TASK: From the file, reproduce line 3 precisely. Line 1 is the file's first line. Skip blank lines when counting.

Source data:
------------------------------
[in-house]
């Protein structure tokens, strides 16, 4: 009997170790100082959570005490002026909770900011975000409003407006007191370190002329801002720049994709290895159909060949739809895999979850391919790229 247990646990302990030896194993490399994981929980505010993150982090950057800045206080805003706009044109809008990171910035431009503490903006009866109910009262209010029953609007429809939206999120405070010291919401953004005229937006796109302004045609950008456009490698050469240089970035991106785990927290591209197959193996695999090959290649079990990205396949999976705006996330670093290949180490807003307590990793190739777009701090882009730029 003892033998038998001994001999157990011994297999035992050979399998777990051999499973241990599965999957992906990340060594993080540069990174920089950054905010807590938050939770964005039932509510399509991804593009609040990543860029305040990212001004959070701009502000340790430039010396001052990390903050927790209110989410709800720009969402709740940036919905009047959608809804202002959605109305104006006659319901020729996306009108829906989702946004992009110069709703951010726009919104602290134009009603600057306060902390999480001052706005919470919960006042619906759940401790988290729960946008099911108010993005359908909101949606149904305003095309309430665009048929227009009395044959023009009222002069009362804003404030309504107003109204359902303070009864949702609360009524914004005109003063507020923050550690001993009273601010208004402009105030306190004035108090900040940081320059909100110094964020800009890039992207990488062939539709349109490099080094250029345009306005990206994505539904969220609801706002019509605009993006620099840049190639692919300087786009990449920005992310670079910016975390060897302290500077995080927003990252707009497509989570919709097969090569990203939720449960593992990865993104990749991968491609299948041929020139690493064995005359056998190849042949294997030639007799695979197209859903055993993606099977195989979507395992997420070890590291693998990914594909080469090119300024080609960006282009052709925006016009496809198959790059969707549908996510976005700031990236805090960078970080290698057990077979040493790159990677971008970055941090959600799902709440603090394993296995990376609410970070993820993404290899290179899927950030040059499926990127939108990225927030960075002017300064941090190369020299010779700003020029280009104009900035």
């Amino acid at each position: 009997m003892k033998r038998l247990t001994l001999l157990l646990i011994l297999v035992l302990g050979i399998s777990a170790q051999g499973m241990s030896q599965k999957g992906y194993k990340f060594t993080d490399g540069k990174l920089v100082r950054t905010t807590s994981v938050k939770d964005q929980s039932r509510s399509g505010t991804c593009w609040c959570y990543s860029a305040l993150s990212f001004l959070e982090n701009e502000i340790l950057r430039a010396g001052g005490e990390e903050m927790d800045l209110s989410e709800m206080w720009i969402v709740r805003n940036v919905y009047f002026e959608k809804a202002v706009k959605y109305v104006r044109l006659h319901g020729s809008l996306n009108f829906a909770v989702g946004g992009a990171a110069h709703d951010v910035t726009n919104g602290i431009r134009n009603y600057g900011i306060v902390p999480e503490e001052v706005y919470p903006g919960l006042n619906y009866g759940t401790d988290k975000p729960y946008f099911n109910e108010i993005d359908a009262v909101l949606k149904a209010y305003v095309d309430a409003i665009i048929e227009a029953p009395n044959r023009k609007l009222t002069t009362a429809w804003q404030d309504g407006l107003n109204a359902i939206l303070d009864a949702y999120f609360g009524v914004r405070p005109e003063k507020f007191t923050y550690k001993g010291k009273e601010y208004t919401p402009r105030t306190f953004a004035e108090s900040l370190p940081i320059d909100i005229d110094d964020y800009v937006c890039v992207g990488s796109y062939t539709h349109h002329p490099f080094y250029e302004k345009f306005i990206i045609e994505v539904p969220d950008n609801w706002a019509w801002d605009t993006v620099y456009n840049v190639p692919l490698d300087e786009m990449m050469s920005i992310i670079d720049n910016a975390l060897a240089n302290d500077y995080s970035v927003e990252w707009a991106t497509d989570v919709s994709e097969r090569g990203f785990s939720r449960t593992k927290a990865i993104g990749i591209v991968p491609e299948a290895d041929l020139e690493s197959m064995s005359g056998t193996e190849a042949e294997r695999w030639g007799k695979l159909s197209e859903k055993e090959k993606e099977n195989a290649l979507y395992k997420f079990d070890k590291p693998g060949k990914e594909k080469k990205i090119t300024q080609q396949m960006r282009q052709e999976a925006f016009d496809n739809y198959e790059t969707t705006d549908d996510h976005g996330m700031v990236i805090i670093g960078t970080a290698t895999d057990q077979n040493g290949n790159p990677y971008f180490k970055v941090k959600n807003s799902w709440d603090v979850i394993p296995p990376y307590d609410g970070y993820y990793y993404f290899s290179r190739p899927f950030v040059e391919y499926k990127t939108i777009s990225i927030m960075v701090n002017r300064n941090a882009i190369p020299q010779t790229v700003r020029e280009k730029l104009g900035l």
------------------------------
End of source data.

């Amino acid at each position: 009997m003892k033998r038998l247990t001994l001999l157990l646990i011994l297999v035992l302990g050979i399998s777990a170790q051999g499973m241990s030896q599965k999957g992906y194993k990340f060594t993080d490399g540069k990174l920089v100082r950054t905010t807590s994981v938050k939770d964005q929980s039932r509510s399509g505010t991804c593009w609040c959570y990543s860029a305040l993150s990212f001004l959070e982090n701009e502000i340790l950057r430039a010396g001052g005490e990390e903050m927790d800045l209110s989410e709800m206080w720009i969402v709740r805003n940036v919905y009047f002026e959608k809804a202002v706009k959605y109305v104006r044109l006659h319901g020729s809008l996306n009108f829906a909770v989702g946004g992009a990171a110069h709703d951010v910035t726009n919104g602290i431009r134009n009603y600057g900011i306060v902390p999480e503490e001052v706005y919470p903006g919960l006042n619906y009866g759940t401790d988290k975000p729960y946008f099911n109910e108010i993005d359908a009262v909101l949606k149904a209010y305003v095309d309430a409003i665009i048929e227009a029953p009395n044959r023009k609007l009222t002069t009362a429809w804003q404030d309504g407006l107003n109204a359902i939206l303070d009864a949702y999120f609360g009524v914004r405070p005109e003063k507020f007191t923050y550690k001993g010291k009273e601010y208004t919401p402009r105030t306190f953004a004035e108090s900040l370190p940081i320059d909100i005229d110094d964020y800009v937006c890039v992207g990488s796109y062939t539709h349109h002329p490099f080094y250029e302004k345009f306005i990206i045609e994505v539904p969220d950008n609801w706002a019509w801002d605009t993006v620099y456009n840049v190639p692919l490698d300087e786009m990449m050469s920005i992310i670079d720049n910016a975390l060897a240089n302290d500077y995080s970035v927003e990252w707009a991106t497509d989570v919709s994709e097969r090569g990203f785990s939720r449960t593992k927290a990865i993104g990749i591209v991968p491609e299948a290895d041929l020139e690493s197959m064995s005359g056998t193996e190849a042949e294997r695999w030639g007799k695979l159909s197209e859903k055993e090959k993606e099977n195989a290649l979507y395992k997420f079990d070890k590291p693998g060949k990914e594909k080469k990205i090119t300024q080609q396949m960006r282009q052709e999976a925006f016009d496809n739809y198959e790059t969707t705006d549908d996510h976005g996330m700031v990236i805090i670093g960078t970080a290698t895999d057990q077979n040493g290949n790159p990677y971008f180490k970055v941090k959600n807003s799902w709440d603090v979850i394993p296995p990376y307590d609410g970070y993820y990793y993404f290899s290179r190739p899927f950030v040059e391919y499926k990127t939108i777009s990225i927030m960075v701090n002017r300064n941090a882009i190369p020299q010779t790229v700003r020029e280009k730029l104009g900035l």